June 2007’s This Age Of Silence marked Anterior’s inaugural full-length. “It was basically four of the tracks that we’d recorded for the demo initially, and we recorded another five tracks,” the frontman discloses. “The recording process for that was pretty arduous because at the time we were overwhelmed with signing to a record label. Being under the same roof as Unearth, As I Lay Dying, Cannibal Corpse, The Black Dahlia Murder – bands like that – we were really struggling, going ‘Can this be as good and compete with these really big bands?’ and everything. It was really honest though. We sat down with a guitar – me, Leon and the drummer – and literally just battered out the best stuff we physically could at the time and then lightly tweak them, which was more often than not taking stuff out rather than adding stuff in (laughs).
“We were all up for doing ‘Orion’-type stuff (Metallica instrumental, featured on March 1986’s Master Of Puppets); massive, lengthy things, passages that you never usually hear in mainstream metal. We filtered all the stuff out that we thought was a little bit over the top, and made sure that everything that went on was the best that we could do. We were really happy with scrapping things; we wouldn’t write 12, 15 or 20 songs, and then whittle them down to the required amount for the album. We would say ‘Ok, we’ve got this song.’ ‘It’s good enough for the album.’ ‘Brilliant.’ Or we would say ‘We’ve got another song.’ ‘It’s not quite good enough.’ ‘Alright, let’s scrap it and start again.’ That was the mentality that we had, and it’s still the same today.”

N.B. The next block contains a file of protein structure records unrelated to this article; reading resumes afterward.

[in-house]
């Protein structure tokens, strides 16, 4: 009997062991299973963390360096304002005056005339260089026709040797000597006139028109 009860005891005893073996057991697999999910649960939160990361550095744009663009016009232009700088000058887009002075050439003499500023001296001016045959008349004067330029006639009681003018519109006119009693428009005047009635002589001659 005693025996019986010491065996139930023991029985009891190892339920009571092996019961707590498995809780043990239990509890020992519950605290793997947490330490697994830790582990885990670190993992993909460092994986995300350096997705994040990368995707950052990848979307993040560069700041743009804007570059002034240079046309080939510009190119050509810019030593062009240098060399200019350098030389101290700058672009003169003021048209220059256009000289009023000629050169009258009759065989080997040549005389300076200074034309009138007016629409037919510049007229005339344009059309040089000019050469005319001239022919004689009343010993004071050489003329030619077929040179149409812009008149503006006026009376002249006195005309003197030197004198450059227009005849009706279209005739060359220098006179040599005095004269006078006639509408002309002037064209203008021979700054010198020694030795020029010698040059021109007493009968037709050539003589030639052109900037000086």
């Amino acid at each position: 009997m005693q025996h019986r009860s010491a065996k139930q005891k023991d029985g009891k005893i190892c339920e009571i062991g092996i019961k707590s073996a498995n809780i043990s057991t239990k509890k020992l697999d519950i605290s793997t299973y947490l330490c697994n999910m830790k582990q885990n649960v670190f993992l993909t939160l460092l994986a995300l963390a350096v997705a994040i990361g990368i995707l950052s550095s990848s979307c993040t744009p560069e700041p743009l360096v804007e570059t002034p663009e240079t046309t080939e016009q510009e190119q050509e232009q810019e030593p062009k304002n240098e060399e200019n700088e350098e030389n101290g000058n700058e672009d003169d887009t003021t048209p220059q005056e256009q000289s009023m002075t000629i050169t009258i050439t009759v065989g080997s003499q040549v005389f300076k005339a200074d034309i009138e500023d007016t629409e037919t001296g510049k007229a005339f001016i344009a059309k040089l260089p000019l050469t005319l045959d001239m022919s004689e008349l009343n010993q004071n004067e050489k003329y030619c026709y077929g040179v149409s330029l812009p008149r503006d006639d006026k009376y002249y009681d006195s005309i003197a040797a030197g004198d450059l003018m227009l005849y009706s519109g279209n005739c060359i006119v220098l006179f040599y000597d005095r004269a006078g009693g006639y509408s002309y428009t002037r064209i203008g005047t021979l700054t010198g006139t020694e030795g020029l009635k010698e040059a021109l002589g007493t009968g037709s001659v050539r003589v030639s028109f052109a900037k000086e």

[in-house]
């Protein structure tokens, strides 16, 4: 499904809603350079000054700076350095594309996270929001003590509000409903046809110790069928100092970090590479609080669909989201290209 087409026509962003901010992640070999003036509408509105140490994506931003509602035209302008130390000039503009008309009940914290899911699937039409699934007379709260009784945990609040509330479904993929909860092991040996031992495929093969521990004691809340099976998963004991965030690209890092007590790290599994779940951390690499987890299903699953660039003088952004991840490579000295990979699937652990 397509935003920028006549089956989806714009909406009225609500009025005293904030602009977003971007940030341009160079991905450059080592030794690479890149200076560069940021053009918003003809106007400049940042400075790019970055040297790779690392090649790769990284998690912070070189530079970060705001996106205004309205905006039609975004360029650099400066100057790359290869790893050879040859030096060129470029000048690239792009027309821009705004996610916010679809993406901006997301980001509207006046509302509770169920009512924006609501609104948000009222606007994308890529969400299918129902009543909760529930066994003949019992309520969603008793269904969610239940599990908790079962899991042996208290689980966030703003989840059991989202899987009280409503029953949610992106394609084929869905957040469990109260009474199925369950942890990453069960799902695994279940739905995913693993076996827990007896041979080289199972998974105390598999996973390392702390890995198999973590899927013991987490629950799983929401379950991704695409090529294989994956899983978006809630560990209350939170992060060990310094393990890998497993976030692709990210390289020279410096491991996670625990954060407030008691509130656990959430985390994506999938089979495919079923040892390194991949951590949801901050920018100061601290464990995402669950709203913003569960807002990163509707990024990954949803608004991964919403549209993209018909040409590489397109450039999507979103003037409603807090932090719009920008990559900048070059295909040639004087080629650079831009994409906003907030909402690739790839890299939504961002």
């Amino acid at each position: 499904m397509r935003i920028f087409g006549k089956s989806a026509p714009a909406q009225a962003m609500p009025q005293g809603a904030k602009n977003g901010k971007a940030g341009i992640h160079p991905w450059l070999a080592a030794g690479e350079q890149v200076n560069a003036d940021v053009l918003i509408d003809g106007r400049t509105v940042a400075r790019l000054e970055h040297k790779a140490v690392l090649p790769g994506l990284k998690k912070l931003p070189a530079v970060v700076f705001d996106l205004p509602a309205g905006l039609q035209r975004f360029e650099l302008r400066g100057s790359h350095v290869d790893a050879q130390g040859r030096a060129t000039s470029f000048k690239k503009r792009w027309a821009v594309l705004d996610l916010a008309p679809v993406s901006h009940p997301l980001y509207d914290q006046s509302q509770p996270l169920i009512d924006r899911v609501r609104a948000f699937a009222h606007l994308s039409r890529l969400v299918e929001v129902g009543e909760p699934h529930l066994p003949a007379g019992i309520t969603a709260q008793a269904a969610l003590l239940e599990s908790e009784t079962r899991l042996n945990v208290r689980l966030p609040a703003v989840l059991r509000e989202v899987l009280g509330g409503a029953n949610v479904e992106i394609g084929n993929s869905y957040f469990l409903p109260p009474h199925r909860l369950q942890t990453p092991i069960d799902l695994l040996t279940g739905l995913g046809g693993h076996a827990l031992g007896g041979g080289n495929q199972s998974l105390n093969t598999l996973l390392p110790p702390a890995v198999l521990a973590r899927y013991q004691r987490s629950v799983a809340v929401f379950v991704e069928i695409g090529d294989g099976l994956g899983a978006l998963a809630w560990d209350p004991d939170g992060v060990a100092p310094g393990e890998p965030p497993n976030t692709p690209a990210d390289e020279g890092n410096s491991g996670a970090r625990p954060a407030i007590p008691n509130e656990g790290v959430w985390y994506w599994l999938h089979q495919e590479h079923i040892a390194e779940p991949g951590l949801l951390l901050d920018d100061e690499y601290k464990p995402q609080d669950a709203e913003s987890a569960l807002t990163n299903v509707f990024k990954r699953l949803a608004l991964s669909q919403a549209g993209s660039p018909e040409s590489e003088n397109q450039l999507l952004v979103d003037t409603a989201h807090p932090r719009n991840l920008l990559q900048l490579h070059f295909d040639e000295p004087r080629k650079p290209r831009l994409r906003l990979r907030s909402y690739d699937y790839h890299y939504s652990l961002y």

“I think there are always things that we would change slightly if we had been given the financial benefit as well as more time,” he continues, queried as to whether he would change aspects of the album with the benefit of hindsight. “The thing is, it’s a really strong record. It’s an honest record, you know? We would like to shorten things down again if we were to go back and re-record it, although I don’t think there’s any point in messing with it. That’s what we did; we recorded it and released it, so we should just leave it there. I would have taken more time to record the vocals though, probably. We really didn’t have much time in the studio – we were really pushed. It was a little bit like ‘We can’t really do that – that’s the way it’s gotta be, so let’s move on.’ I would like to have redone some things if possible, and I’m not a massive fan of the artwork. I think it could’ve been better, but again time and finances led to what it was.